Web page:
Islamabad, Nov 1 - At least 20 militants and four security personnel were killed Saturday…
The burial of the four suspected Jaish militants just a day after they killed 18 soldiers in Uri has raised some questions, with experts saying India should have waited and confronted Pakistan with the bodies.
Within hours of the pre-dawn strike on Sunday, the worst against the army in a decade in Jammu and Kashmir, the force said the attackers were “foreign terrorists”.
“It appears the burials were done hurriedly. There should be a consistency template in handling bodies of terrorists after such attacks,” strategic affairs expert and air vice marshal (retd) Kapil Kak said on Tuesday.
The Uri attackers were buried on Monday in a graveyard close to the northern Kashmir army camp. Typically, foreign militants are buried at Kitchama, which is close to the Line of Control and 25km from Uri.
The last rites could have been deferred, given the bodies of Pathankot attackers were preserved for some time, Kak said.
Read | India’s fallen heroes: The 18 soldiers who lost their lives in Uri attack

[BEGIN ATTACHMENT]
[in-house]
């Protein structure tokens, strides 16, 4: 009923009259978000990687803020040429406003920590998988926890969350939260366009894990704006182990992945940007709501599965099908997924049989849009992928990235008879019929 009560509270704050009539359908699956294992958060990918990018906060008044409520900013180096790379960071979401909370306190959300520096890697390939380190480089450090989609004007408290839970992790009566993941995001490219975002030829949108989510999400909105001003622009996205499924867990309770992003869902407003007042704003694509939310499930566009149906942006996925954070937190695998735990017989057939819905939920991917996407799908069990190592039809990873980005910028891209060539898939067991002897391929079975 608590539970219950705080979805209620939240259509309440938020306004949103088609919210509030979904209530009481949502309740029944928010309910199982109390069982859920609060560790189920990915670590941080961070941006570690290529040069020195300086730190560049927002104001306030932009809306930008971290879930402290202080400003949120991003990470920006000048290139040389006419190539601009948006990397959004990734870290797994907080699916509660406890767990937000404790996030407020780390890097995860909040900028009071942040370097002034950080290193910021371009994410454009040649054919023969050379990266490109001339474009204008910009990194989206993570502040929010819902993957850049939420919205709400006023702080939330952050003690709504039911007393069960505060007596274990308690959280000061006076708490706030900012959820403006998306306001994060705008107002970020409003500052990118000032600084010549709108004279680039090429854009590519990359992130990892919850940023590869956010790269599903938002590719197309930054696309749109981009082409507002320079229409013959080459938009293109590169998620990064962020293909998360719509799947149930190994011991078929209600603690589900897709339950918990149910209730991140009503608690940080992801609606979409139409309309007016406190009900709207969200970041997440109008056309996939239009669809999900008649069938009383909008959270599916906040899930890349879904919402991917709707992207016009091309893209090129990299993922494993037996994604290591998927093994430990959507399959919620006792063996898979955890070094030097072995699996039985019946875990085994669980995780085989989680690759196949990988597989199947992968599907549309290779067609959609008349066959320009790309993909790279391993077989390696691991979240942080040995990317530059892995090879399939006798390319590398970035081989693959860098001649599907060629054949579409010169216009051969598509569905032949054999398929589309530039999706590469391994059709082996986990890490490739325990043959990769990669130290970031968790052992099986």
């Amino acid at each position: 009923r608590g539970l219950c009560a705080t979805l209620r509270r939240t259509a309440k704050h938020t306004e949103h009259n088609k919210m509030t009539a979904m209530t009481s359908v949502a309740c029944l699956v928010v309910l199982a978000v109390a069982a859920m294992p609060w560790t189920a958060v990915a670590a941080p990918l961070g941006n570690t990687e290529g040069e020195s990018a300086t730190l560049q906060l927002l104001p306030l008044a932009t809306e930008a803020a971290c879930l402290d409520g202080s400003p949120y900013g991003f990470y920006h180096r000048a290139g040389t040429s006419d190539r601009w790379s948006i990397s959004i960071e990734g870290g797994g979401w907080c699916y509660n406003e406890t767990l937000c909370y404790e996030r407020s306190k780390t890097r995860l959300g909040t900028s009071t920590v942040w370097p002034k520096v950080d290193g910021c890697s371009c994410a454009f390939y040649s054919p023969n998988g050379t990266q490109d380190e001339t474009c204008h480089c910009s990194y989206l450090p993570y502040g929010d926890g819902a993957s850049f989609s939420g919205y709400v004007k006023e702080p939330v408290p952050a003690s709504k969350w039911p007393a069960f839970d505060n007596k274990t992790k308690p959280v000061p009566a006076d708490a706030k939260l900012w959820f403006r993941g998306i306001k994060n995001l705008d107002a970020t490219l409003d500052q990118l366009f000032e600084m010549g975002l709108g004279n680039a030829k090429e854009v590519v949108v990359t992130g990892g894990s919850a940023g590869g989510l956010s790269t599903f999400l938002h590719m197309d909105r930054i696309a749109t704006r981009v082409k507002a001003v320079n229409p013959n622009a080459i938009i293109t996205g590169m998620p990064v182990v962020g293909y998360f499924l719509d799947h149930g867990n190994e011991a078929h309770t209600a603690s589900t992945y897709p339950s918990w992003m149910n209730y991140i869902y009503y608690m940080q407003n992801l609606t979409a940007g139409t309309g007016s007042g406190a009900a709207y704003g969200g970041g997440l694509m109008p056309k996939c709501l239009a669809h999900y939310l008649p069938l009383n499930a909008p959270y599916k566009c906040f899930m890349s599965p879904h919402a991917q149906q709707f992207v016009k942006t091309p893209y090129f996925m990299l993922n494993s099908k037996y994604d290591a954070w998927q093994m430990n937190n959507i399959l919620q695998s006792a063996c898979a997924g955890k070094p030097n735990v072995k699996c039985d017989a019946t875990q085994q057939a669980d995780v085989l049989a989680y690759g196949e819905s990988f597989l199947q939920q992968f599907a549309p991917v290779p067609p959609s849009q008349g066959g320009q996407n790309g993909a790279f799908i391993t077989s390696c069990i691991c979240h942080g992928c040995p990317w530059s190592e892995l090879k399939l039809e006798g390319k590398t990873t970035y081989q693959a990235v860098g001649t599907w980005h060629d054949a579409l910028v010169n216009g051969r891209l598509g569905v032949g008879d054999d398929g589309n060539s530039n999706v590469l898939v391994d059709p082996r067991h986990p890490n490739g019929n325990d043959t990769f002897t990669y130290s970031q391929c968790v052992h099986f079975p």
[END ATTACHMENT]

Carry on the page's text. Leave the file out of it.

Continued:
The bodies of the men who struck the Pathankot airbase in January were kept in a morgue for four months, while the five-member suicide squad that attacked Parliament in 2001 got burials after a month.
In both the cases, India asked Pakistan to accept the bodies and carried out the last rites after Islamabad failed to respond.
The bodies of the nine Lashkar-e-Taiba men killed during the 2008 Mumbai siege were kept in a city morgue for more than a year before they were buried at a secret location.
India initially asked Pakistan to inform the families of the nine men to collect the bodies but there was no response.
The bodies were embalmed and kept in the JJ Hospital in a sealed room, with the temperature set at 4°Celsius to prevent decomposition.